in the mystery chart that moonbright offered here - http://skyscript.co.uk/forums/viewtopic.php?t=10117 - i thought mercury was indeed strong.. however, i felt that the fact the moon applied directly by square to venus and that the moon/venus square was directly on the angles, that venus would weigh more heavily... i was wrong on that..

there must be other factors i am missing as well... thanks for taking this time to share your insights and wisdom astrojin.. it is much appreciated and gives me more food for thought...

cheers james

edit - interesting book that might shed more light..
http://rubedo.press/hermetica-triptycha
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astrojin



Joined: 15 Nov 2005
Posts: 469

Posted: Sun Jun 17, 2018 5:50 am    Post subject: Reply with quote

Hi James,

The following are my respond to SOME of your questions…

I will try to address the rest when time permits (some of which I can never address simply because I do not know!)

Quote:
unfortunately for me, it raises perhaps the biggest question any astrologer must ask themselves - how does one weigh all the factors, to come up with a conclusion on what is the leading candidate for describing temperament?

You don't say! I am struggling too!

As I mentioned earlier, I do not use temperament in my practice when I interpret charts. I would rather use the Big Three in determining character and primary motivation as I find it more reliable and consistent. However, I do look into the humours and see if there is imbalance (excess of any of the primordial qualities i.e. hot, cold, wet or dry especially the two life-taking humours i.e. cold and dry). If I find there is imbalance in the humours, I then alert the client about this and how it affects his health.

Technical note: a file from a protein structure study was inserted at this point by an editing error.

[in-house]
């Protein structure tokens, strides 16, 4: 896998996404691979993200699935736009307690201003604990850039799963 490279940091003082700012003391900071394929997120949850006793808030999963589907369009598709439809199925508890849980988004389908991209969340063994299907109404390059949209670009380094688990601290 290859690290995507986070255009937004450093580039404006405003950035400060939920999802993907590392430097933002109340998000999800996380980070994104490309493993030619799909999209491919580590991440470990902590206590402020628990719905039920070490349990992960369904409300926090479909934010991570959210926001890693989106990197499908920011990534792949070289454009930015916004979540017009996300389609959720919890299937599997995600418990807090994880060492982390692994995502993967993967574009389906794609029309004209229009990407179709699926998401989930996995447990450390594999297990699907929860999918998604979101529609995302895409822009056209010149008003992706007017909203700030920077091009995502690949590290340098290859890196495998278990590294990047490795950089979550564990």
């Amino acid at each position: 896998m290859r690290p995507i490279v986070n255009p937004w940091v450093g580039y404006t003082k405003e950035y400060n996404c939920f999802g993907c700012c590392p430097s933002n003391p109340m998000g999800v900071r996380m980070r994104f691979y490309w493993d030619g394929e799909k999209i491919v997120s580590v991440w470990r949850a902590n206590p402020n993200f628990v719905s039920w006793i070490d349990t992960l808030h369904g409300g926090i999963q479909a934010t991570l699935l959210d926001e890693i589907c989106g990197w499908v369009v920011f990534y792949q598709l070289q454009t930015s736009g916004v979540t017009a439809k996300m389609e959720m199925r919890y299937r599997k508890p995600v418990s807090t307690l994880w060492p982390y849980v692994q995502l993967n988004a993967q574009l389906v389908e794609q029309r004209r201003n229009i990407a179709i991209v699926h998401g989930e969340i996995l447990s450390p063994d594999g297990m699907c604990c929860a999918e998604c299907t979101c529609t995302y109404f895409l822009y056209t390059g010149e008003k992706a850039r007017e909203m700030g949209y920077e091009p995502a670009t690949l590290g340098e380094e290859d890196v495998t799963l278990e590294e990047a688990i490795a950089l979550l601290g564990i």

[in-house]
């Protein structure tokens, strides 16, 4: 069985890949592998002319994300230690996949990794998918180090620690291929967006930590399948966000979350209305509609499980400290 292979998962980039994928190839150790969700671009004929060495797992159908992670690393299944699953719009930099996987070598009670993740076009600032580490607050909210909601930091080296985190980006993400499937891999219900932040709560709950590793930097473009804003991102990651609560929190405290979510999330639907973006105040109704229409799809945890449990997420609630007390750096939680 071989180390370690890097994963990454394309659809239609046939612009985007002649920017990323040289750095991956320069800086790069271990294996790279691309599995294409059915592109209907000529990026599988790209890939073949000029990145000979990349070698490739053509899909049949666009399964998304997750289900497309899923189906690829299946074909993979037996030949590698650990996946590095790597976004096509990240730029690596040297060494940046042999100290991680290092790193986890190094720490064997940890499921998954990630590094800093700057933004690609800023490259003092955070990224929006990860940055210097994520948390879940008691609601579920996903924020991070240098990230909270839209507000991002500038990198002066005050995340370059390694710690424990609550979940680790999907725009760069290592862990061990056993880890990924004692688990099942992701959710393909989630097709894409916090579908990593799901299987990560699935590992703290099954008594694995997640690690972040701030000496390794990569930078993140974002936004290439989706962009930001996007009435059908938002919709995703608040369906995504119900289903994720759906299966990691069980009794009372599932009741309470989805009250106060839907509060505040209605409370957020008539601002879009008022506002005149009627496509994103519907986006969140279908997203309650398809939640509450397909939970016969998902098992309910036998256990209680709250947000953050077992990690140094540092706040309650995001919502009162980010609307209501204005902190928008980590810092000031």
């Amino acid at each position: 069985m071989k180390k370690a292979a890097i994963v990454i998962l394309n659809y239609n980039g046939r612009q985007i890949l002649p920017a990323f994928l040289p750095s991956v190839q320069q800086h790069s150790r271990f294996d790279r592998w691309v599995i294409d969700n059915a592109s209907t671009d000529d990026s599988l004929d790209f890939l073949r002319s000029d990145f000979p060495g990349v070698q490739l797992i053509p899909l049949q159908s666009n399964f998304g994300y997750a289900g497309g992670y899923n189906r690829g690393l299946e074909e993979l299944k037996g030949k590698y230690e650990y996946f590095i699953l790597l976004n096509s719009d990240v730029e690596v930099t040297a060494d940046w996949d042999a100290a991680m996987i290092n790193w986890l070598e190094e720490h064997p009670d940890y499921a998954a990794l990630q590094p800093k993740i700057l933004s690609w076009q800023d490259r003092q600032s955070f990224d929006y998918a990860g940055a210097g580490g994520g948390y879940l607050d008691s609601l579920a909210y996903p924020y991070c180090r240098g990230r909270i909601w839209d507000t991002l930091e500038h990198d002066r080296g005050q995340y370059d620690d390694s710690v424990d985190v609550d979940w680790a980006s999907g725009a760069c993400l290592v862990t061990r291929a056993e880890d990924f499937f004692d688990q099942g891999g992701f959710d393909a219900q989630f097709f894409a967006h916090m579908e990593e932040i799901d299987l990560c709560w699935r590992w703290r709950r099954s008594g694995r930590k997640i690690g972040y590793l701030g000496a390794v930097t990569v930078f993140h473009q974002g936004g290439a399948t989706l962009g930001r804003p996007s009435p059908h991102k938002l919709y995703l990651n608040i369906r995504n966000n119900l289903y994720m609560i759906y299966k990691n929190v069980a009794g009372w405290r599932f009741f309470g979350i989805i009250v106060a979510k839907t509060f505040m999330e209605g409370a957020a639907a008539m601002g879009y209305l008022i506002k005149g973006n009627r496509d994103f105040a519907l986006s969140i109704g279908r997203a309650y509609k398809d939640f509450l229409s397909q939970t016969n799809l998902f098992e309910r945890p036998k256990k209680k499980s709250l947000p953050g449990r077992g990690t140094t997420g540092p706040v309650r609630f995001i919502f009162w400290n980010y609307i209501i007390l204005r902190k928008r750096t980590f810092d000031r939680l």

The points that I look for is the Sun (by looking at the season), the moon (by looking at the phase and her sign), sign of Lord of Ascendant and sign of the Lord of Lot of Spirit. I do not take the planet themselves in the equation just like like we do not take the Sun (hot and dry) or the Moon (Cold and Wet) and these must exist in everybody's chart just like we do not equate universal rulers to accidental or specific rulers in astrology. To determine humour, I look into the big three (Sun, Moon, Ascendant) plus Lot of Spirit. There shouldn't be contest on the selection of Sun or Moon (they are the luminaries of the sky, the life of the chart) or Ascendant (as this is the personal point where the sky meets the earth). The Lot of Spirit requires an explanation though because it is not what Greenbaum, Frawley or other astrologers seem to look into.... (this is my own finding as I interpret from arabic materials and my own practice).

The oriental/occidental comes into the consideration of humours for the Lords of Ascendant and Spirit. Assuming that the Lord of Ascendant is Mars and he happens to be in Pisces and oriental in the sky, I will mark Lord of Ascendant as Cold and Wet (Pisces - I consider the sign of Lord of Ascendant and not the Lord of Ascendant itself) but the cold part is tempered by Mars (superior) being oriental.

Quote:
and, not to make this personal, but in trying to understand my own chart, it is indeed complicated - probably as it is in most charts! i am always looking for a few factors that could point to a leading energy that would define the temperament.. it is very difficult...